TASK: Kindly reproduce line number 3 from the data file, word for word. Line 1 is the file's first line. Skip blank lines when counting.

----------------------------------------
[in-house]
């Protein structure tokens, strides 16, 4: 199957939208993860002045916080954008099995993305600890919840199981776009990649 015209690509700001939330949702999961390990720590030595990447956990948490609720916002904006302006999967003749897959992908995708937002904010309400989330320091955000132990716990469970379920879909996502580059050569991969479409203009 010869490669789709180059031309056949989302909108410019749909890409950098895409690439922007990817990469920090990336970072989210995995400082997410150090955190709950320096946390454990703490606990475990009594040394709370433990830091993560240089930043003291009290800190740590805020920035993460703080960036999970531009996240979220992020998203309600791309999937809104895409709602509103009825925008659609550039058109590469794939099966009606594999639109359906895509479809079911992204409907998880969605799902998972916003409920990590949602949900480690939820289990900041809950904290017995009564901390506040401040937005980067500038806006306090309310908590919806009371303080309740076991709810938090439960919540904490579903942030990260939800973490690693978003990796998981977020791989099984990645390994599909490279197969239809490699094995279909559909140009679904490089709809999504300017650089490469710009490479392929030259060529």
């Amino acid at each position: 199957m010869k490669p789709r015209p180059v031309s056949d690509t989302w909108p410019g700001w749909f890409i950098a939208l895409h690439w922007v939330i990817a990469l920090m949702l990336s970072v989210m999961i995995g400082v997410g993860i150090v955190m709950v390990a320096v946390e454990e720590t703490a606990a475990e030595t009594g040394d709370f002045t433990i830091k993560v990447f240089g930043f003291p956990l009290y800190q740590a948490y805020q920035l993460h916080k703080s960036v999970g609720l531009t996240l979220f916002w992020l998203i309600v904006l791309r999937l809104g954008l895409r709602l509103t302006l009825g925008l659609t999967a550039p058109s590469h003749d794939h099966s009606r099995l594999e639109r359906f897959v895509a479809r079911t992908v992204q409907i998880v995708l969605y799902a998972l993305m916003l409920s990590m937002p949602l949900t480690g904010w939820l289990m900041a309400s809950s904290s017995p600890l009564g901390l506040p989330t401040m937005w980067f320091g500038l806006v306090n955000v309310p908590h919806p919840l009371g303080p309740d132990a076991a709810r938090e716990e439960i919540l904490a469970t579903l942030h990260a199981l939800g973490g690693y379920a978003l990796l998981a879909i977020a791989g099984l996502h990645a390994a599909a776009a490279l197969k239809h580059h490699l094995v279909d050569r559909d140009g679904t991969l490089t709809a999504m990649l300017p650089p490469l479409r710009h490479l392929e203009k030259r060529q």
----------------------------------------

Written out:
């Amino acid at each position: 199957m010869k490669p789709r015209p180059v031309s056949d690509t989302w909108p410019g700001w749909f890409i950098a939208l895409h690439w922007v939330i990817a990469l920090m949702l990336s970072v989210m999961i995995g400082v997410g993860i150090v955190m709950v390990a320096v946390e454990e720590t703490a606990a475990e030595t009594g040394d709370f002045t433990i830091k993560v990447f240089g930043f003291p956990l009290y800190q740590a948490y805020q920035l993460h916080k703080s960036v999970g609720l531009t996240l979220f916002w992020l998203i309600v904006l791309r999937l809104g954008l895409r709602l509103t302006l009825g925008l659609t999967a550039p058109s590469h003749d794939h099966s009606r099995l594999e639109r359906f897959v895509a479809r079911t992908v992204q409907i998880v995708l969605y799902a998972l993305m916003l409920s990590m937002p949602l949900t480690g904010w939820l289990m900041a309400s809950s904290s017995p600890l009564g901390l506040p989330t401040m937005w980067f320091g500038l806006v306090n955000v309310p908590h919806p919840l009371g303080p309740d132990a076991a709810r938090e716990e439960i919540l904490a469970t579903l942030h990260a199981l939800g973490g690693y379920a978003l990796l998981a879909i977020a791989g099984l996502h990645a390994a599909a776009a490279l197969k239809h580059h490699l094995v279909d050569r559909d140009g679904t991969l490089t709809a999504m990649l300017p650089p490469l479409r710009h490479l392929e203009k030259r060529q």